7/2/2004 4:43:08 PM


Via Nick Bradbury, developer of FeedDemon and TopStyle, I discovered and purchased an ebook on Shareware Business Blunders, containing common mistakes made by developers who try to sell their own software. It's based on interviews with almost 40 different shareware developers, who dispense valuable, sometimes contradictory advice. One such contradiction is an argument for having a long trial period (to increase network effects) versus have a short trial (to encourage sales)--most likely depends on the product and its ability to spread virally; one developer noticed results with allowing the product to continue to function normally with a second 30-day trial period, after the first trial period has expired. It provides a lot of general insights into the business of shareware. If you are going into the shareware business, the $47 ($37 if you are an ASP member) price, it's probably worth it as a good introduction to the issues.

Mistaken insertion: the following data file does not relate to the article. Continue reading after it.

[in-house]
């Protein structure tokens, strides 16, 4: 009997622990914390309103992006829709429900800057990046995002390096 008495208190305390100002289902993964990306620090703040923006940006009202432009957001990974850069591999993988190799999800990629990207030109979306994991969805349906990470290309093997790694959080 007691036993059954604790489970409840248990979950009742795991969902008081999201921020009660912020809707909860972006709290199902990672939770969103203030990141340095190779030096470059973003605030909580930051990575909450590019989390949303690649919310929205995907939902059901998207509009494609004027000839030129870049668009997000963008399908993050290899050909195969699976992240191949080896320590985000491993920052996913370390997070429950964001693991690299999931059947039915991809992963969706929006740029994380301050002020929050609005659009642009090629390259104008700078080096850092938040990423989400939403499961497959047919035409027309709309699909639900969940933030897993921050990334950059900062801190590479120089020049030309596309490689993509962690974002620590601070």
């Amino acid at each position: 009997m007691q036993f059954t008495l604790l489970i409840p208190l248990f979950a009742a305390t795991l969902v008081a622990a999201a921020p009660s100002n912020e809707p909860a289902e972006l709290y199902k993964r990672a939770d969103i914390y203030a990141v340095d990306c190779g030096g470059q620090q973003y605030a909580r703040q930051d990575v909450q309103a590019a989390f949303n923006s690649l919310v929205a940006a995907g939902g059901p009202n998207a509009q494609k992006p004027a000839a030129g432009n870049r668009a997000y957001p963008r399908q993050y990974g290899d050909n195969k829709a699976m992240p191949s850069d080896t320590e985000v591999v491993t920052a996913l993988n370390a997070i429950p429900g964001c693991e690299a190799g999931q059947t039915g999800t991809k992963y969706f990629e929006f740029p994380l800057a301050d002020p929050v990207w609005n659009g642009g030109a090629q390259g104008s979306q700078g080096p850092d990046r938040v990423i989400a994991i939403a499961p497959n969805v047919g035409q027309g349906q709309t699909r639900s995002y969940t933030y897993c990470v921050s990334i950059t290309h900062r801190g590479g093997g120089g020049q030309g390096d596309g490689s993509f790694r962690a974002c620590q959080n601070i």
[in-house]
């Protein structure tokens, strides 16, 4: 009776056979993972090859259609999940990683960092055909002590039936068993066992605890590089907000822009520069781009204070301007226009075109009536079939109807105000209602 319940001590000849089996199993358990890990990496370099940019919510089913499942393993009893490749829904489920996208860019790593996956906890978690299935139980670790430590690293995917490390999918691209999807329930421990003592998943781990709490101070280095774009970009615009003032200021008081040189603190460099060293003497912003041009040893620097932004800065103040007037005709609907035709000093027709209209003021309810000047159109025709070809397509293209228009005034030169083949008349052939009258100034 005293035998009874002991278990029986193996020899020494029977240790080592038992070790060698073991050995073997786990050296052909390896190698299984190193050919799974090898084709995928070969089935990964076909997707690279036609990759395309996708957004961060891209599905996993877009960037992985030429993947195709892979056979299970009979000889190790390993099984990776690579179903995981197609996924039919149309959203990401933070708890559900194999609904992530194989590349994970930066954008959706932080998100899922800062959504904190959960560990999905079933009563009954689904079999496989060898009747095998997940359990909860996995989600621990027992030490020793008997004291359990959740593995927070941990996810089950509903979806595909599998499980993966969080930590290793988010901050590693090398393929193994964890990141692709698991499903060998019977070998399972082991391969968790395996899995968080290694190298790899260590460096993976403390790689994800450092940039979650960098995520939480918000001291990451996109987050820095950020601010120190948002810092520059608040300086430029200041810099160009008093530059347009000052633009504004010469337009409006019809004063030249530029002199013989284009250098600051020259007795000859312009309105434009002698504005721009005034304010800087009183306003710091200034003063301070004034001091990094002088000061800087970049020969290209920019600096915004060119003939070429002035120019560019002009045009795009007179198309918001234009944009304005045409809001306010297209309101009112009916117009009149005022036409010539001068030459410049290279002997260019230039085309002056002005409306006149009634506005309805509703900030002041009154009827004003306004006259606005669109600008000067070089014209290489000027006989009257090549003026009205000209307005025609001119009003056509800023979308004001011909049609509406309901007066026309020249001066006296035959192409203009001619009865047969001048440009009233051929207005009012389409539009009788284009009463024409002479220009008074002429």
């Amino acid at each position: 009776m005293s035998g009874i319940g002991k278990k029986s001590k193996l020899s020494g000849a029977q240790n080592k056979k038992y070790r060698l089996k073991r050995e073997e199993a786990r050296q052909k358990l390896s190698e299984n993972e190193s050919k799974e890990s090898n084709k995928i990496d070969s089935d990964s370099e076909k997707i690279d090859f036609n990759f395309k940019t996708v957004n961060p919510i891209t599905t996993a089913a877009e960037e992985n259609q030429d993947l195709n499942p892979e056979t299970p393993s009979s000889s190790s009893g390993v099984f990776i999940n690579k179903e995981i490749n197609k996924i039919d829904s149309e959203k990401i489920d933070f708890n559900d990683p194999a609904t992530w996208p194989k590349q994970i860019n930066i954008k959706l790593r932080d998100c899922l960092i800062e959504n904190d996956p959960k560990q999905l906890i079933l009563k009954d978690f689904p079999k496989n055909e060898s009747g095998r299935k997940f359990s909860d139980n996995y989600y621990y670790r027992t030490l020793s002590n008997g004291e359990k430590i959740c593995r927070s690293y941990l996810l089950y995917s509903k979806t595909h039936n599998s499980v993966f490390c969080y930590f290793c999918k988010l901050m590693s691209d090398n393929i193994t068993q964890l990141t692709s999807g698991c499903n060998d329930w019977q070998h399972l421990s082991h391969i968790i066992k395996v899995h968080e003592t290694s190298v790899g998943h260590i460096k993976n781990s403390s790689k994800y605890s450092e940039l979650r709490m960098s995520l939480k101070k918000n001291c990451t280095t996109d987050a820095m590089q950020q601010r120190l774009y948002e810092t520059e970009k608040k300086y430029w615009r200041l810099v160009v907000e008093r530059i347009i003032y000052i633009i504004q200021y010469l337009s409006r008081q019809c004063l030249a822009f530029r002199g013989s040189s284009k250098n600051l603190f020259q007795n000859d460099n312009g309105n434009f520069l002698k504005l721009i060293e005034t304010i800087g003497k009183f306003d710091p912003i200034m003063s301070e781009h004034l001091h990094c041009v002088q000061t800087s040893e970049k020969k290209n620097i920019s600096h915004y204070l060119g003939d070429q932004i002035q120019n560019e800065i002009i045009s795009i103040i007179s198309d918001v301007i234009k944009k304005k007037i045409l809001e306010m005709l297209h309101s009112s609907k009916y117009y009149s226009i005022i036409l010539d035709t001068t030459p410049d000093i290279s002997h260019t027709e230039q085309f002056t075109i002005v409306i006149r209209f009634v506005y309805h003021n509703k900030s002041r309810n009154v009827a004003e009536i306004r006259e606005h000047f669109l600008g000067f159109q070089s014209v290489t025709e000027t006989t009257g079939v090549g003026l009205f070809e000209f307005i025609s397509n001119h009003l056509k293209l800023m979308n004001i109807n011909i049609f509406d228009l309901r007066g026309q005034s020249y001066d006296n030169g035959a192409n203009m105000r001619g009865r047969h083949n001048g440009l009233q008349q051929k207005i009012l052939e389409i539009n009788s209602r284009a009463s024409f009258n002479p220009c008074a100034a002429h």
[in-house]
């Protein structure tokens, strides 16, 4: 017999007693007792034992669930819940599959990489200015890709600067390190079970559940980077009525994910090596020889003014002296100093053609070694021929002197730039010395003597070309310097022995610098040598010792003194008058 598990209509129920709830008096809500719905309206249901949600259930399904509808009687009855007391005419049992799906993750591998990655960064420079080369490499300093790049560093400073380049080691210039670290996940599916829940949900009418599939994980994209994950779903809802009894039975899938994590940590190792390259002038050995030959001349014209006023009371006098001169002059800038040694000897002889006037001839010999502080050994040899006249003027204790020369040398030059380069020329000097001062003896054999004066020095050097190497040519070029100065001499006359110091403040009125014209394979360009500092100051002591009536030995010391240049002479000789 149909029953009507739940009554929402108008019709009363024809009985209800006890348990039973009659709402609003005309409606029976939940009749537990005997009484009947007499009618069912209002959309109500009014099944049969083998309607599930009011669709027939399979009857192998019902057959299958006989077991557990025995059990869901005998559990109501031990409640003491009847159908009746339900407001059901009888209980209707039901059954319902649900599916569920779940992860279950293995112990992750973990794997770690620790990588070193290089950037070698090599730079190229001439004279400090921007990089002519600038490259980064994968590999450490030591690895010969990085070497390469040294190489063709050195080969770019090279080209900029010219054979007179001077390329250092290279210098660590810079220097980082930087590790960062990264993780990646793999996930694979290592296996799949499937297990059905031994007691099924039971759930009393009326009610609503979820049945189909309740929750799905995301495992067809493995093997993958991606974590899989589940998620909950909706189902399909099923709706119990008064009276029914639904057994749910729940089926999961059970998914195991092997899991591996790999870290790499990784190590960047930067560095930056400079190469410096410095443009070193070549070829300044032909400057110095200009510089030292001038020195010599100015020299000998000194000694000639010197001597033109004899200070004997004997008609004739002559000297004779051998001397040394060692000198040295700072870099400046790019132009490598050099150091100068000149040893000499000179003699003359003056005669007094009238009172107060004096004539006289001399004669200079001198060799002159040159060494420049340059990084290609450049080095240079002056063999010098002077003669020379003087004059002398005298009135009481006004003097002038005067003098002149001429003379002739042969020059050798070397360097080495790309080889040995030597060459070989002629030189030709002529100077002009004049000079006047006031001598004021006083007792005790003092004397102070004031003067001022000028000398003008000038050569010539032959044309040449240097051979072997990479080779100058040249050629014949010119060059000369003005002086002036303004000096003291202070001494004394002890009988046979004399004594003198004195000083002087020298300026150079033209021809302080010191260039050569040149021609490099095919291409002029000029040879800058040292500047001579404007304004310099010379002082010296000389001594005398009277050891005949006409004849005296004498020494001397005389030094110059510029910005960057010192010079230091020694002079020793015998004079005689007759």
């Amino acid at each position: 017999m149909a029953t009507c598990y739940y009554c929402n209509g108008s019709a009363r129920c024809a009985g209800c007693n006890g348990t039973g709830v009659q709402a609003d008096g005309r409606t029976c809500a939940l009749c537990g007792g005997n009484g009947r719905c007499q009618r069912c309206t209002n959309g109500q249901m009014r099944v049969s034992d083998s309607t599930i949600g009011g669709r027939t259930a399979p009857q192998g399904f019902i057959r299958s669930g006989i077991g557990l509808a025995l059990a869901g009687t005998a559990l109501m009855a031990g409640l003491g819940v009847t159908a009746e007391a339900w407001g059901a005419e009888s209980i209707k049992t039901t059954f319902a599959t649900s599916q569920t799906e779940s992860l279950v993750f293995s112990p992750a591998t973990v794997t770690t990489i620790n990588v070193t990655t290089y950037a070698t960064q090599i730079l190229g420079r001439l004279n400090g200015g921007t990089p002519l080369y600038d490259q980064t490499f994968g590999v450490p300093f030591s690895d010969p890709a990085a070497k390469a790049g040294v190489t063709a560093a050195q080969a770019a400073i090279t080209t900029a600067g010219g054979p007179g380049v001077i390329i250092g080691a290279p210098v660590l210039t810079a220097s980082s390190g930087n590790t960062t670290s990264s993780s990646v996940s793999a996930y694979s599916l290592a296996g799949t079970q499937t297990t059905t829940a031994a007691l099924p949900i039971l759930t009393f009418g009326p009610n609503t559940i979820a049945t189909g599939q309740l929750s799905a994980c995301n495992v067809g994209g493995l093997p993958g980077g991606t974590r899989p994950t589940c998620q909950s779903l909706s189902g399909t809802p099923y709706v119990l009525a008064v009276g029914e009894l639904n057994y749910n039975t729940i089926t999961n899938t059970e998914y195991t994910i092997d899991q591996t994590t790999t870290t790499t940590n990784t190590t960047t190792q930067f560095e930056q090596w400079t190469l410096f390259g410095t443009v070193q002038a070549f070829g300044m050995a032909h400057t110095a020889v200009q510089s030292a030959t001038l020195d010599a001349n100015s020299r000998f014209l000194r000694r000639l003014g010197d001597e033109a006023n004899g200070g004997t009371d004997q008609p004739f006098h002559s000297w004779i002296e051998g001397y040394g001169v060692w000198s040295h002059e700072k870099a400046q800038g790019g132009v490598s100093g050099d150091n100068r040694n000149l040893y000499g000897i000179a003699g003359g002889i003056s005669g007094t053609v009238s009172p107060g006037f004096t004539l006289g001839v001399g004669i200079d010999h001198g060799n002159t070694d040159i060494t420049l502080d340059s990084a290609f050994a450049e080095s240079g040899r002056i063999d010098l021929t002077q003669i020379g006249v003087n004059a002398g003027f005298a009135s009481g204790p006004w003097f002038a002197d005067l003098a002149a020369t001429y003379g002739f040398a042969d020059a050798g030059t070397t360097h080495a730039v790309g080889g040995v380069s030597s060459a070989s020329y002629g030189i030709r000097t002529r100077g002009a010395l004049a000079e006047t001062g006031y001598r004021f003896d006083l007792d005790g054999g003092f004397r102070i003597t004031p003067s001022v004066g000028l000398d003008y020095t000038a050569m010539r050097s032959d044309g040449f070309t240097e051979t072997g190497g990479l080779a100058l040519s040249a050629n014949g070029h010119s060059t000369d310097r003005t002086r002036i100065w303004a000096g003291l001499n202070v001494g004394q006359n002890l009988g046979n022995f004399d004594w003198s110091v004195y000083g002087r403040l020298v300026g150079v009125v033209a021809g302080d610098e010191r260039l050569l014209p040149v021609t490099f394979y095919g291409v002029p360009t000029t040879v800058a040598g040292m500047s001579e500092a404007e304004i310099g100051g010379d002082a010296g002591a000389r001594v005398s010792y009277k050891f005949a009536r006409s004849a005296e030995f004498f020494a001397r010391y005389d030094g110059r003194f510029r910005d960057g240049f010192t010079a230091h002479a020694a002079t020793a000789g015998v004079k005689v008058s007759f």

From one of the advice presented, I just recently joined the Association of Shareware Professionals, which, after one day of examination, seems to provide a lot of resources and information on marketing software. The membership fee is $99, so it provides a lot more value than the book. I'm in a few other software organizations, and this has the potential to be the most valuable.

As a software developer, I don't really like the term shareware, since it often associated with poor quality software. However, it seems to refer now to products that have a trial period and is downloaded online, as opposed to packaged software, which either must be shipped or purchased at retail.








My name is Wesner Moise. I am a software entrepreneur developing revolutionary AI desktop applications. I worked as a software engineer in Microsoft Excel group for six years during the 1990s. I worked on PivotTables and wrote the most lines of code in Excel 97-- about 10 times the median developer. I have a Harvard BA in applied math/computer science and a UCLA MBA in technology entrepreneurship. I am a member of the Triple Nine Society, a 99.9 percentile high-IQ society.

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